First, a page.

Chapter 5 – Sampling the PCT
Is the Pacific Crest Trail the greatest of the three long trails in the USA? It sure felt like it when I hiked that short bit. I know the Appalachian Trail well enough, but I’ll admit I’ve yet to set so much as a toe on the Continental Divide Trail, so my opinion may not mean much.

The trail to Snowy Lake starts at Rainy Pass on route 20. I’ll kill the suspense now before it kills you: despite the threatening trailhead name and menacing clouds, it didn’t rain. The first two or three miles are in a beautiful open forest. Then, it all goes uphill from there. The climbing starts and so do the views. It doesn’t stop until Cutthroat Pass, roughly the halfway point of this first day. The climbing eases that is. The views, they improve, if that was even possible. I won’t waste digital ink, so I’ll just cut to the chase. The views were great right to the very end.

My failed attempts at plans A, B and C in the morning meant I got a late afternoon start. By the time I reached the first pass, the sun was starting to set and until I made it to the camp, its last rays worked relentlessly to pierce the thick clouds with their warm light. It created a unique crown over the surrounding mountains.

Thru-hikers were chilling by the campfire. There was Real Deal, Overload, Fire Cracker, Neon and Oatmeal. Fire Cracker wanted smores, but no one had lugged the ingredients to make them. I happened to have a smore-flavoured energy bar that I happily gave her. Real Deal wondered what else I had in my bag. His curious mind scored him a caramel walnut energy bar. He wouldn’t take my trail magic for free though so in return, he gave me Idahoan applewood smoked bacon mashed potatoes – that was long. I’ll eat them with pasta, thru-hiker style.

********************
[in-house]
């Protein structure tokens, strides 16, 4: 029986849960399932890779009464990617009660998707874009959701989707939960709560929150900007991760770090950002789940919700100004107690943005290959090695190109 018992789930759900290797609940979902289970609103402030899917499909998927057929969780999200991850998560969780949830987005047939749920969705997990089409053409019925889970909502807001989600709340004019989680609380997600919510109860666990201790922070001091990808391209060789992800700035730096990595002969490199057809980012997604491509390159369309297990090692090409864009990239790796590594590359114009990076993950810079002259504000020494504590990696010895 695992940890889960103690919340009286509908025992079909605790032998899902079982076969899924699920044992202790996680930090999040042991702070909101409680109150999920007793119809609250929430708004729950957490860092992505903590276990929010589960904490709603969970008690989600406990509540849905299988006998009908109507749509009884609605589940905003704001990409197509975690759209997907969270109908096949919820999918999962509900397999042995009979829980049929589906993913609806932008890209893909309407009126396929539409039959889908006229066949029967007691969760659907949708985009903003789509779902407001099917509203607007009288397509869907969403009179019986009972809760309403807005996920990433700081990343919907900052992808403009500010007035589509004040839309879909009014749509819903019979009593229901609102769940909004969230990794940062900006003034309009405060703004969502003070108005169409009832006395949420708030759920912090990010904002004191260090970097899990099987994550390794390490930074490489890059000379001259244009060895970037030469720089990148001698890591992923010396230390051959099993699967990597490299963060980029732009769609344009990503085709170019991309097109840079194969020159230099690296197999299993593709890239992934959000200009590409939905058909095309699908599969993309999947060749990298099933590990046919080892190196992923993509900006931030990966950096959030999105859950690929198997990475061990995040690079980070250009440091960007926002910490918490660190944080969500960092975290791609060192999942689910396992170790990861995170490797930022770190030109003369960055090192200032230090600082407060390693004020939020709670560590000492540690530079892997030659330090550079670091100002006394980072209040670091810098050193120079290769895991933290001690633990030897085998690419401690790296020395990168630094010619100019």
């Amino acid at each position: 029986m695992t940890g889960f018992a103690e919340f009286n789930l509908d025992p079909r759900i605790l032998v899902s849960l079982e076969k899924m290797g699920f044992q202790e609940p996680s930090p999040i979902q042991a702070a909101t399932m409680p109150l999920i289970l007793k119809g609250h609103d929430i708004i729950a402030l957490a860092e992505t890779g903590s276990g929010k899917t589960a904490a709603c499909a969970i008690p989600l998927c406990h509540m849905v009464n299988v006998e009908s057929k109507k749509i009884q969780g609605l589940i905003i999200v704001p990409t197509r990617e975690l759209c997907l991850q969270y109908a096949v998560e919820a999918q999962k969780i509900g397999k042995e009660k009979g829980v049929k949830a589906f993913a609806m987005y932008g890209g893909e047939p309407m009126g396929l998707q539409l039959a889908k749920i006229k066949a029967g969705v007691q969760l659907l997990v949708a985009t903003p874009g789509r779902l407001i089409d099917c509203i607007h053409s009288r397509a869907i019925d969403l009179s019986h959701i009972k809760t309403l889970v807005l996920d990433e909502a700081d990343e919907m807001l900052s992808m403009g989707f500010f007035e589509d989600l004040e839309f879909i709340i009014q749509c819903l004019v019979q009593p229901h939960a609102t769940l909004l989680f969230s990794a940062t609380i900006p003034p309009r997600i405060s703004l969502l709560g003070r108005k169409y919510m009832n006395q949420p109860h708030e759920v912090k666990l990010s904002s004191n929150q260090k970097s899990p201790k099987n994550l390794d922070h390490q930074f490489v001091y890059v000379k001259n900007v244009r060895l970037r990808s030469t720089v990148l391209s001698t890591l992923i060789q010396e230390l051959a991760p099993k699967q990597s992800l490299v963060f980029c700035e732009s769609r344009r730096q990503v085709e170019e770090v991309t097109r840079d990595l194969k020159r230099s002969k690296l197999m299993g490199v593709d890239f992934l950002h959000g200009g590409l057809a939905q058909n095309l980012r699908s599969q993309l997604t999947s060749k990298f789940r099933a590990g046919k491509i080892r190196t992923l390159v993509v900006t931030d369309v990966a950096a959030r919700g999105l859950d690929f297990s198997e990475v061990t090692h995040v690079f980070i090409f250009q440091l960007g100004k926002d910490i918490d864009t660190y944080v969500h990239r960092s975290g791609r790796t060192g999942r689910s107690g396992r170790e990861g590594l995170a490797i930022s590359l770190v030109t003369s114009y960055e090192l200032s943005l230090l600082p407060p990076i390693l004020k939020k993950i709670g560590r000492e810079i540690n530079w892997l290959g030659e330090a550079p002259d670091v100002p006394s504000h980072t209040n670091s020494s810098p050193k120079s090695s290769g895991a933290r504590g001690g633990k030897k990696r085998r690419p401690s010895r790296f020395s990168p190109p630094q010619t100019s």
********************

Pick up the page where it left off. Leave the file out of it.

We stayed up late by the fire, apparently preventing Real Deal from getting sleep in his hammock. When you backpack or thru-hike, time becomes trivial compared to other things like rain, light, cold… And enjoying a late night campfire!

The chilly morning greeted us with an undercast and heavy condensation in our tents. The next few hours were invested hiking back to the car, soaking in the glorious views along the way.

Life lesson: Don’t plan too much, improvising is fun.

Mileage: 31.3 km (19.4 miles)
Elevation gain: 1,071 m (3,515 ft)

Chapter 6 – Here comes the rain
I raced to the next trailhead on a high. I thought of leaving everything and heading to California to start the PCT. Five months of this would be an awesome adventure. Then I realized it would mean going through the mountains of California in the snow and finishing in Washington sometime in January or February which is the absolute craziest thought I’ve ever had. That and I don’t think my boss would’ve shared my enthusiasm. After all, a man’s gotta eat, right?

I wolfed down a pot of pasta with Ragu sauce at the trailhead. Don’t judge me, Ragu sauce is so unnatural I figured it couldn’t go bad if it stayed in the car for a few days. The goal was to set up camp at about 8km and then get an alpine start the next morning to summit 8,128 foot Crater Mountain. The hike up was somewhat of a slog compared to the PCT. Few views and countless switchbacks. The lack of sleep and 10+ miles plus elevation I already had in me that day didn’t help. I even had to do something new: take a breather. I reckon that’s how getting older feels.